Since he was known as the "father of baseball", he would definitely fall into the founding fathers section in baseball history. He was voted into the baseball Hall of Fame in the 1938, mostly as a sportswriter, baseball statitician and historian. Chadwick was baseball's first and only sportswriter for many decades.
Born in 1824 in Exeter, England, Chadwick was a big follower of cricket. He came to America early in life and after watching a highly contested game of "base ball" between two New York clubs, he became and instant fan. He immediately wanted to make baseball, America's national sport (like cricket at the time in England) and he would spend the rest of his life towards meeting that goal. He edited the first baseball guide, "The Beadle Baseball
Player" and he would help edit annual baseball guides for the rest of his life. In 1867, Chadwick accompanied the Washington National Club on their famous tour across the country. During that journey, Chadwick saw the great match between Washington and the Forest City Club from Chicago. This would turn out to be the only loss for Washington, losing 29-22 to a Forest City club led by a seventeen year old Al Spalding. Chadwick and Spalding would become good friends throughout their lives, although Chadwick always did disagree with Spalding's "Doubleday theory" on the inventor of baseball.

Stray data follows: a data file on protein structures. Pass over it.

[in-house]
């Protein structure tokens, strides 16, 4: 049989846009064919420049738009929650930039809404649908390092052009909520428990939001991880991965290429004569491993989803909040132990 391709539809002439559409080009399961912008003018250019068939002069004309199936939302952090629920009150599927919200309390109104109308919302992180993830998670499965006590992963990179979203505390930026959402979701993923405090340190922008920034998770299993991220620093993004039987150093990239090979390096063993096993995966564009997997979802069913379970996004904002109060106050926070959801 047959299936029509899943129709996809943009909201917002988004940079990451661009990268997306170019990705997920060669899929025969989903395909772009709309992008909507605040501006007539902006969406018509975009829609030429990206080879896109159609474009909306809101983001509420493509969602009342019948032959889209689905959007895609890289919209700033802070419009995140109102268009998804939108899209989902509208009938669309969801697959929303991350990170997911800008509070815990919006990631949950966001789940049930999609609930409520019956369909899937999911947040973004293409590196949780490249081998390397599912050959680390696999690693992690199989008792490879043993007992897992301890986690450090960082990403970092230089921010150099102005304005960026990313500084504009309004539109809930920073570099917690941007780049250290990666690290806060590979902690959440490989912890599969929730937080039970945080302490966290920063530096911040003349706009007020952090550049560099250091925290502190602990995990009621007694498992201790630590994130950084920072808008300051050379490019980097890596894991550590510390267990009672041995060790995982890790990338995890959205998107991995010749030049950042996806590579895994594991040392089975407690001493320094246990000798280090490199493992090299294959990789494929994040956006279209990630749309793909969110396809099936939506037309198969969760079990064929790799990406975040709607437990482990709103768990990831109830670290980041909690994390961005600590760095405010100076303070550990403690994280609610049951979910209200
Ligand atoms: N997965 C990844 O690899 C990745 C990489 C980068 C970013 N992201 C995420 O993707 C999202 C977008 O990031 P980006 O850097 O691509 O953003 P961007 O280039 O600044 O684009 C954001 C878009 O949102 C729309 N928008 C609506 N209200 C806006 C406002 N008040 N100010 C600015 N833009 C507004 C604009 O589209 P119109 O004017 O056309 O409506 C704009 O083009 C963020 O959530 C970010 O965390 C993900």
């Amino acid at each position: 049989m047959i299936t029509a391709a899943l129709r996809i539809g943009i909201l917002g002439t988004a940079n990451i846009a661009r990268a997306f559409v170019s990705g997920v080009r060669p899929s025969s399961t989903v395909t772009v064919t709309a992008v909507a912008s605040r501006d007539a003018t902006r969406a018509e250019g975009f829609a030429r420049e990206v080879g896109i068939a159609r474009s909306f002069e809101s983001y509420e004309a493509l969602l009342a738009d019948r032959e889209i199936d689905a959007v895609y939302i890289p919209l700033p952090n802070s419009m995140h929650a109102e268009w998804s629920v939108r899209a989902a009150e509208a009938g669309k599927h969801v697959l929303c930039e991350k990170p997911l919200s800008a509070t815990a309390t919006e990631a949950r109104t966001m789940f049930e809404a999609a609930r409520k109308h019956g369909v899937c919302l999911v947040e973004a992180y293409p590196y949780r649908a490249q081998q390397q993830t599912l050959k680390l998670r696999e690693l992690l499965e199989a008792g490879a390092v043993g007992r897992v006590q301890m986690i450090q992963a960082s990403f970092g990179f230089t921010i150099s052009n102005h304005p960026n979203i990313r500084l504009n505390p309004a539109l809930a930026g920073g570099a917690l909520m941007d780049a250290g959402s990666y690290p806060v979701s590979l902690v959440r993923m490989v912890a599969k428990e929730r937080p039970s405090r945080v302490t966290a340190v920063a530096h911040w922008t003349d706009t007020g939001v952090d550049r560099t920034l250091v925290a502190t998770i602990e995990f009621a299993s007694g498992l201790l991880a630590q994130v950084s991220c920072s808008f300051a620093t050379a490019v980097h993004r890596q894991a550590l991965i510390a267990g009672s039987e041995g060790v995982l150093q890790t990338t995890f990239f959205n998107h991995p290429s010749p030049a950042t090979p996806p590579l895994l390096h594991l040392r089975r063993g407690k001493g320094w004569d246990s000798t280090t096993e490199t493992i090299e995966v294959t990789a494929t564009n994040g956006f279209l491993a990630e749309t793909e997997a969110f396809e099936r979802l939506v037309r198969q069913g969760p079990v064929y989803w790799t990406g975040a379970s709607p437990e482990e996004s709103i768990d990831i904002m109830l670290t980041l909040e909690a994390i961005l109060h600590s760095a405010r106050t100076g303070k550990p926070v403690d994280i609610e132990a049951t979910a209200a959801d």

Henry Chadwick was one of the great early leaders of baseball and is also noted as the inventor of the baseball boxscore. He will always go down as one of the important figures in early baseball history.